A new shock poll (I just wanted to utter that phrase) found that half of Americans don’t even know what the word “mortgage” means.
The findings are based on a survey of 2,000 Americans on behalf of mortgage lender PrimeLending, conducted by OnePoll.
Perhaps more amazingly, 73% of those polled were homeowners, yet many still couldn’t identify the correct definition of a mortgage.
Regarding that definition, it was presented as “An agreement between you and a money lender that allows them to take your property if you can’t repay your loan.”
This was the correct choice from a list of other options, which weren’t revealed in the study details. At least I couldn’t find them anywhere.
Why Do We Call It a Mortgage Anyway?
That got me to thinking. Why do we need a special name for a home loan anyway? Why can’t we just call it a home loan?
Well, if we did, I’d need a new name for this blog…but we don’t give special names to other types of consumer loans.
There isn’t a special French word (uttered by Americans) for auto loan or personal loan. And for those wondering, yes, the word mortgage is of French origin.
It essentially means death pledge, in that the loan is terminated when paid in full or repossessed by the lender if not paid as agreed.
Perhaps it has to do with the legal aspects of a mortgage and homeownership, which carry big consequences, as noted.
You can lose your home if you don’t pay your mortgage. But it also speaks to the general complexity and formality of the mortgage business, whether warranted or not.
Yes, owning a home is a very big deal, but why do we always have to make it so complicated?
To the point where consumers don’t even know it means, or feel overwhelmed at the mere sight of the word?
Other Strange Mortgage Misperceptions Were Revealed in the Study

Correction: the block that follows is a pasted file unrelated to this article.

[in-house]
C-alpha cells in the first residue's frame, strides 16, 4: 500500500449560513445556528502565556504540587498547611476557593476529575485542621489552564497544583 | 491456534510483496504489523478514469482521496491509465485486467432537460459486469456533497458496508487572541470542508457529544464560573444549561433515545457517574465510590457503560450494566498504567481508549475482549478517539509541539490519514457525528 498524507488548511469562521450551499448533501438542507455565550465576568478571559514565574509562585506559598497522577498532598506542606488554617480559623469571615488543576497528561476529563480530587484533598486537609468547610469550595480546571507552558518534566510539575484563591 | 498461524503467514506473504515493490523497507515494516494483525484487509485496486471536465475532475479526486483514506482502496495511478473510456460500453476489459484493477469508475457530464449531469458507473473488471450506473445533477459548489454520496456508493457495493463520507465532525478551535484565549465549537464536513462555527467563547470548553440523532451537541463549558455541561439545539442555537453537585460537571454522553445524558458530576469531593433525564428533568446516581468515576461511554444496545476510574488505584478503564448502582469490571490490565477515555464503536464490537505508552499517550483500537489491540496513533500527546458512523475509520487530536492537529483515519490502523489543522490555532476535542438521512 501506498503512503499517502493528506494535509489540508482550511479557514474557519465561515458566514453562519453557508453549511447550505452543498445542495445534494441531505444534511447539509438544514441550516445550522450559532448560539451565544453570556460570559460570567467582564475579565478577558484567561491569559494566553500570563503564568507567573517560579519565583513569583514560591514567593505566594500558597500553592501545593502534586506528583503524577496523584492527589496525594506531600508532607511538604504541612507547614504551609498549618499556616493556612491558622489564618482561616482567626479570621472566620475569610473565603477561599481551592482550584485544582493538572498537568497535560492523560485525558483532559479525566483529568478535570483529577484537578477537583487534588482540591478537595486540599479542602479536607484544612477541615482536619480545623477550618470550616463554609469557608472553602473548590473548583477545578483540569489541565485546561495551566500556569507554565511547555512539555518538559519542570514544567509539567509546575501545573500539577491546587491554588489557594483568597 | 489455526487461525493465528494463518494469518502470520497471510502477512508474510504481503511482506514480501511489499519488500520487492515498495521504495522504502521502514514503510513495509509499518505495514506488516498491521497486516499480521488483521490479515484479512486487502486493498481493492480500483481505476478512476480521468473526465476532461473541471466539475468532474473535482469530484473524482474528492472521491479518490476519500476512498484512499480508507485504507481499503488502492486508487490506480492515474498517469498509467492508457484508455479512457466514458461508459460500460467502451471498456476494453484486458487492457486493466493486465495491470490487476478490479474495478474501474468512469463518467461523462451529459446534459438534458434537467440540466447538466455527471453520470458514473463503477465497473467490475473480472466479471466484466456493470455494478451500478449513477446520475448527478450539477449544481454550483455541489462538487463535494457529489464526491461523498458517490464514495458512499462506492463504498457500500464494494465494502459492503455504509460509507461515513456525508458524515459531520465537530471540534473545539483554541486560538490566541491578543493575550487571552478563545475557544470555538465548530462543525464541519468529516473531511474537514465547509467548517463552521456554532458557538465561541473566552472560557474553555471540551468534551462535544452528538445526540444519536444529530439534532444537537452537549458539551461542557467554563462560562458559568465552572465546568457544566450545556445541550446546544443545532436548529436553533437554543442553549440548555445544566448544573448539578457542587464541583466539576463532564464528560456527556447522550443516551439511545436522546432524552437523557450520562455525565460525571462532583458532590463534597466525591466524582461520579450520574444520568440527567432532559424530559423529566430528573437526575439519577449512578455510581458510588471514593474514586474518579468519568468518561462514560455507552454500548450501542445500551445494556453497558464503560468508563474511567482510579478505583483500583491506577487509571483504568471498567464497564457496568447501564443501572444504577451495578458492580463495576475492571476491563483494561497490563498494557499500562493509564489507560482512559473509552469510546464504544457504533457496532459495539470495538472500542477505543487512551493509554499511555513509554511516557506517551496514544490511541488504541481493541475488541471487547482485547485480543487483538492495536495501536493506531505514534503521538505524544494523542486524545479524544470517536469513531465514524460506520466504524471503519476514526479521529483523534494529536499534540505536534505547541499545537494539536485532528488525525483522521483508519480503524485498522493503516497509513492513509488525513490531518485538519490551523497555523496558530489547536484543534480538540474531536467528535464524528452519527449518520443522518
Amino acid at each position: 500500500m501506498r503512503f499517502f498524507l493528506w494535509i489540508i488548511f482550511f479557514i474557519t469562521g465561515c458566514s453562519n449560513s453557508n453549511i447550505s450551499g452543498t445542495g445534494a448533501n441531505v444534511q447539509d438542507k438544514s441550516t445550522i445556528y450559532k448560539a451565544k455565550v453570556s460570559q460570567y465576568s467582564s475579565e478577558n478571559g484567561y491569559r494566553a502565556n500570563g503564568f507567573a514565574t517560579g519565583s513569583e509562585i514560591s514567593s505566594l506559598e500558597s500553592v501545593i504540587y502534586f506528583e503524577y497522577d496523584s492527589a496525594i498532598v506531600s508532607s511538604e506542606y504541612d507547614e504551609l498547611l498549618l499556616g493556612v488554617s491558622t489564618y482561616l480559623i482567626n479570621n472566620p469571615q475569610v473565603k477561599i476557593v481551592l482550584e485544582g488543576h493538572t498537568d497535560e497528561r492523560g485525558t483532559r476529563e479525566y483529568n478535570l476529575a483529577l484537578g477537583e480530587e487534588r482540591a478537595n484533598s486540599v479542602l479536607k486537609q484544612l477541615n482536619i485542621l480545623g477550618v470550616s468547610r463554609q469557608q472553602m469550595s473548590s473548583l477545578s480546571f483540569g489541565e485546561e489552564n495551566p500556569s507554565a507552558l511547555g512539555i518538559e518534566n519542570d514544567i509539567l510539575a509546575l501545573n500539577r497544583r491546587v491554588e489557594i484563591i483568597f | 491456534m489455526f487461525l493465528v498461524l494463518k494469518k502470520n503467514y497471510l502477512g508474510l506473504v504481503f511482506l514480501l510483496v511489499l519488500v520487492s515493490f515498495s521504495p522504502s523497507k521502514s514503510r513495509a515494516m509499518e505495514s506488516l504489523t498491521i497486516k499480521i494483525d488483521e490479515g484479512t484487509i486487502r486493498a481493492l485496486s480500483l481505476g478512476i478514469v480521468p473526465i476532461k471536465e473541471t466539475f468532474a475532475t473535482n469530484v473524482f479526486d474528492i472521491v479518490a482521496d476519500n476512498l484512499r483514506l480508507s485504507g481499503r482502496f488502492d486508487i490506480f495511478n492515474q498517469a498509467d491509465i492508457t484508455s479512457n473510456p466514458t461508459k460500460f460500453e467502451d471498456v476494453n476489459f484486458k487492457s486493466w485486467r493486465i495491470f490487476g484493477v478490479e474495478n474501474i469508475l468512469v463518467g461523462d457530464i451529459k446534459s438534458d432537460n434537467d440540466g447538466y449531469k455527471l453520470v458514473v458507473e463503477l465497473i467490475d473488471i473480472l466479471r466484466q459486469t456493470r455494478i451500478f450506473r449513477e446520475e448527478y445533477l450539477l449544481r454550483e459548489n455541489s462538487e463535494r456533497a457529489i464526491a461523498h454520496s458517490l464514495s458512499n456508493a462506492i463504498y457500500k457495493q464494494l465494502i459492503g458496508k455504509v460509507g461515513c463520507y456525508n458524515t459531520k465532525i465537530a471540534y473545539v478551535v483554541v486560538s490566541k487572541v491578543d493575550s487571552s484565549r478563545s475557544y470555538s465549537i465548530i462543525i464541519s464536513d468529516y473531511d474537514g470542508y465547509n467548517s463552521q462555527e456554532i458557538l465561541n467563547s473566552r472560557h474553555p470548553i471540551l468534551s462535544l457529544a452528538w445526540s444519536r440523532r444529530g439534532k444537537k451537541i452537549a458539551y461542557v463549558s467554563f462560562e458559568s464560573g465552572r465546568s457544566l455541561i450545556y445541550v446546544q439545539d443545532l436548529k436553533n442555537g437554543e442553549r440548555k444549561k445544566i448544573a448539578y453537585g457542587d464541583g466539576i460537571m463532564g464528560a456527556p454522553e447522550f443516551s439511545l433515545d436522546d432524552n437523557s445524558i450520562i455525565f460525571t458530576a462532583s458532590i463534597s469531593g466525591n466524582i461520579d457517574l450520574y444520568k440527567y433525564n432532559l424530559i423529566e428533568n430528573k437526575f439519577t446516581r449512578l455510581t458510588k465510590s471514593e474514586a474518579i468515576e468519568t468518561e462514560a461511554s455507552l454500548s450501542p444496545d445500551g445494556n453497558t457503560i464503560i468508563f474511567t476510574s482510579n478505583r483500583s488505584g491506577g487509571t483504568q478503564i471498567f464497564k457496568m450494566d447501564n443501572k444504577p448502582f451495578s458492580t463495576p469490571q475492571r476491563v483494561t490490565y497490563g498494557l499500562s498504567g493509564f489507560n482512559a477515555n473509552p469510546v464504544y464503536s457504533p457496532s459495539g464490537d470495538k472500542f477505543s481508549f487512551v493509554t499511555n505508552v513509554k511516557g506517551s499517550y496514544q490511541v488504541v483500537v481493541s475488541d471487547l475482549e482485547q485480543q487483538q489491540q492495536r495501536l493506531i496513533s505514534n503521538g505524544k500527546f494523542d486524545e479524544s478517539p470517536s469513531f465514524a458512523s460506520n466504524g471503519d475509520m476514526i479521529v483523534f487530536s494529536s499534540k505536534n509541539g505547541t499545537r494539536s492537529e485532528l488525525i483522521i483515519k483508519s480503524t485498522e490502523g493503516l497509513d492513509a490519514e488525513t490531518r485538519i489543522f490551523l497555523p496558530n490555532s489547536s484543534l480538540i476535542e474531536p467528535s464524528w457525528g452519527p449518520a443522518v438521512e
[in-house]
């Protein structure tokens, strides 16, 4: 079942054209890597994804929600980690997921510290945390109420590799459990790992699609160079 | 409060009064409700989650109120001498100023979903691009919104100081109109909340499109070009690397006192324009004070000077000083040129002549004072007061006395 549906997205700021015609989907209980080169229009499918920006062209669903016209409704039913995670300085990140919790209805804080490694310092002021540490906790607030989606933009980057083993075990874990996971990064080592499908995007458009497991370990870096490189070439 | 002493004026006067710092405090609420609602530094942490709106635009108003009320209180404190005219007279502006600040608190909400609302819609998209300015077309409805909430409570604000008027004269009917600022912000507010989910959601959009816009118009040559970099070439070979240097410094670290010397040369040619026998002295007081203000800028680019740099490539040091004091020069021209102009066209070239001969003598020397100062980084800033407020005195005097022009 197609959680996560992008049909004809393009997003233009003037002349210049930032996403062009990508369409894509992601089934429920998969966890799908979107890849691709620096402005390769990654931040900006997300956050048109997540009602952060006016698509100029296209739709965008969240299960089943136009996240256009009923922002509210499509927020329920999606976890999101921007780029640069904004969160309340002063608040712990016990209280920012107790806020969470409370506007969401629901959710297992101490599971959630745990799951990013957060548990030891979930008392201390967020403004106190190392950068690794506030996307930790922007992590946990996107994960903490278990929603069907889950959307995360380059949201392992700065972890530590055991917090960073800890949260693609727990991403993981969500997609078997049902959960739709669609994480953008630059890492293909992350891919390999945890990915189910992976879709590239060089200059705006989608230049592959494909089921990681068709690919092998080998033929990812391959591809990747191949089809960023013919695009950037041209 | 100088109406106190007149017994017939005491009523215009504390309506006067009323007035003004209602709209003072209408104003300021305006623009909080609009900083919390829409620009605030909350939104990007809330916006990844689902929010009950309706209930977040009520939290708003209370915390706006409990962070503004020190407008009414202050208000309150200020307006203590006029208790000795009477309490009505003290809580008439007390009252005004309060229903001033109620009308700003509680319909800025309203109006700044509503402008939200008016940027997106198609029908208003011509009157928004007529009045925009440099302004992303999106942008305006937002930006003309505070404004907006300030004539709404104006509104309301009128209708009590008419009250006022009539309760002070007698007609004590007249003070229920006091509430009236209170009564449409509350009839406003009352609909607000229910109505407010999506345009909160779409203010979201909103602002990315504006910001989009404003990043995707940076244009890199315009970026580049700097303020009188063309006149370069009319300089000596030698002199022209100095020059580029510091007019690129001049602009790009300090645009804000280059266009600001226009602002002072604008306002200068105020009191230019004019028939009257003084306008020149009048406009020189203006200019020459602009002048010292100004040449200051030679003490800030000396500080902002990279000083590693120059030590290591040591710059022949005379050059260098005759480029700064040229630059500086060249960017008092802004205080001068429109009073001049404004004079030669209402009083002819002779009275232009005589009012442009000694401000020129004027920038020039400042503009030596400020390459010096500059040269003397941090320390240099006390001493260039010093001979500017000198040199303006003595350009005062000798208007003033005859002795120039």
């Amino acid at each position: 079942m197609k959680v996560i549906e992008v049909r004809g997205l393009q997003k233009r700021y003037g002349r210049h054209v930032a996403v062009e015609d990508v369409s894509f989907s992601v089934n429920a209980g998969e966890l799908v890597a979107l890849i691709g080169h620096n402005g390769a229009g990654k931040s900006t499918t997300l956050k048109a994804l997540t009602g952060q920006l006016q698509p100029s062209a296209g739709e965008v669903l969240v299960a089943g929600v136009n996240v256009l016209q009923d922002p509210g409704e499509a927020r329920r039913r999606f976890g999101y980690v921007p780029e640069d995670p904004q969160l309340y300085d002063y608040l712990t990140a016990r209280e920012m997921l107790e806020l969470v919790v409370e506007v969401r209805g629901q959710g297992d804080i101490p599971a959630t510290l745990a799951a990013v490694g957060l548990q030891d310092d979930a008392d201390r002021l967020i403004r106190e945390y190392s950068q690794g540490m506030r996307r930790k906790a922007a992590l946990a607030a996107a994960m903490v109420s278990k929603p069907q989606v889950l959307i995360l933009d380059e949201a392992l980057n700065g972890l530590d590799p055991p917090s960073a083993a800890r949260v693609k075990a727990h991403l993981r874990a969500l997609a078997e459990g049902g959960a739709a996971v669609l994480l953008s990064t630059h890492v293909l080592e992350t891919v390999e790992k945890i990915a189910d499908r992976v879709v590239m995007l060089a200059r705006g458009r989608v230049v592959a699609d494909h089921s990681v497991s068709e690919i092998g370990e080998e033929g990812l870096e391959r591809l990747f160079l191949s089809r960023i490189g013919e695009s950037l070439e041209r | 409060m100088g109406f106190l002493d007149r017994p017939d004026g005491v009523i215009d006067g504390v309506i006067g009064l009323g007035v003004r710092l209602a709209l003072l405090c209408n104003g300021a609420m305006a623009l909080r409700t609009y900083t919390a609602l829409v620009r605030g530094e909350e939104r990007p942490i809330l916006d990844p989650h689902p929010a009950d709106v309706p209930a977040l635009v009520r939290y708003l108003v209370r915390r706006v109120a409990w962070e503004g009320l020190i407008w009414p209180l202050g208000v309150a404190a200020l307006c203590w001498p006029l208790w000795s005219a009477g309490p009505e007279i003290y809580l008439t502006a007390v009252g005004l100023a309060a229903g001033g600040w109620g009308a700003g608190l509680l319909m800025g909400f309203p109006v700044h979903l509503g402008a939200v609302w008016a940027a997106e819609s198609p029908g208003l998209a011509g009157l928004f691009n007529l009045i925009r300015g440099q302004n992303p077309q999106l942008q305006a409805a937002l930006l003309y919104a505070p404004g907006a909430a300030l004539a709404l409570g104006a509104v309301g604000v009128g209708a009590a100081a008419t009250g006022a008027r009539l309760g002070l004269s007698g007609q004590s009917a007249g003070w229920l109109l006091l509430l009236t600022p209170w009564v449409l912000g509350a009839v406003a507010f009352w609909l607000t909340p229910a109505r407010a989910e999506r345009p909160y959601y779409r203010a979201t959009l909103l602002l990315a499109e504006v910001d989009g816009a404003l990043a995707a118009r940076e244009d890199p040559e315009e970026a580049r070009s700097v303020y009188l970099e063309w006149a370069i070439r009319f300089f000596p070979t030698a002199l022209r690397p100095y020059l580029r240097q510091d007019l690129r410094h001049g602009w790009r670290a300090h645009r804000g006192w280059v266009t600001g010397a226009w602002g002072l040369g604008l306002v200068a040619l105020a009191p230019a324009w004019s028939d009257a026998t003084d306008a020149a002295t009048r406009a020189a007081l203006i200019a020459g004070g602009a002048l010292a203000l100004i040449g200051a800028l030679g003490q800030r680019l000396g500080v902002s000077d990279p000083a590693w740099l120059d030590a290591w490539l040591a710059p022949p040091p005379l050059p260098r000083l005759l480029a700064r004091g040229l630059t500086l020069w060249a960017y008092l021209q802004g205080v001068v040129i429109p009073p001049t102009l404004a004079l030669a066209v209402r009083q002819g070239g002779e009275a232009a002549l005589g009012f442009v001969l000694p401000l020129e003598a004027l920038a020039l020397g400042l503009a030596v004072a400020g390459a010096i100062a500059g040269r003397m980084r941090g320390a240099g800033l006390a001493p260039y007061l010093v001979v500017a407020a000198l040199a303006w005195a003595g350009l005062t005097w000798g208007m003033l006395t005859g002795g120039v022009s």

While not being able to define mortgage is pretty egregious, the study revealed even more gaffes.
For example, 41% of respondents claimed you didn’t have to pay back your mortgage if your lender went out of business.
While that would be nice, especially during the mortgage crisis a decade ago (and perhaps now with mortgage lenders shutting their doors again), it’s a clear myth.
Often times, mortgages are transferred to a third-party investor or loan servicer shortly after origination.
So even if your lender were to go out of business, the loan likely isn’t even owned by them anyway.
And if it did stay on their books, it would simply be acquired by another sound financial institution, not just forgiven.
Another 34% of respondents believed it was impossible to change the interest rate on their home loan.
Perhaps they haven’t heard of refinancing a mortgage? It’s actually possible to lower your mortgage rate without refinancing in some cases.
More Mortgage Education Needed…
Per usual, there’s not enough focus on financial literacy in this country. And maybe other countries too.
The fact that it’s the American Dream to own a home, but only half can properly define a mortgage seems troubling.
Beyond that, existing homeowners don’t seem to understand how a mortgage refinance works, or even how mortgage rate pricing works.
About a third of respondent also said that when given the choice, they’d rather have a shorter mortgage with a higher interest rate.
This despite the fact that shorter-term mortgages like the 15-year fixed come with lower interest rates in exchange for a faster payoff.
Ultimately, all of this tells me that American homeowners probably don’t make the best real estate or mortgage-related decisions.
Still, nearly half of those polled (45%) said they plan to buy a home in the next three to five years.
Read more: Mortgage Lingo: 23 Terms You Should Know Before You Apply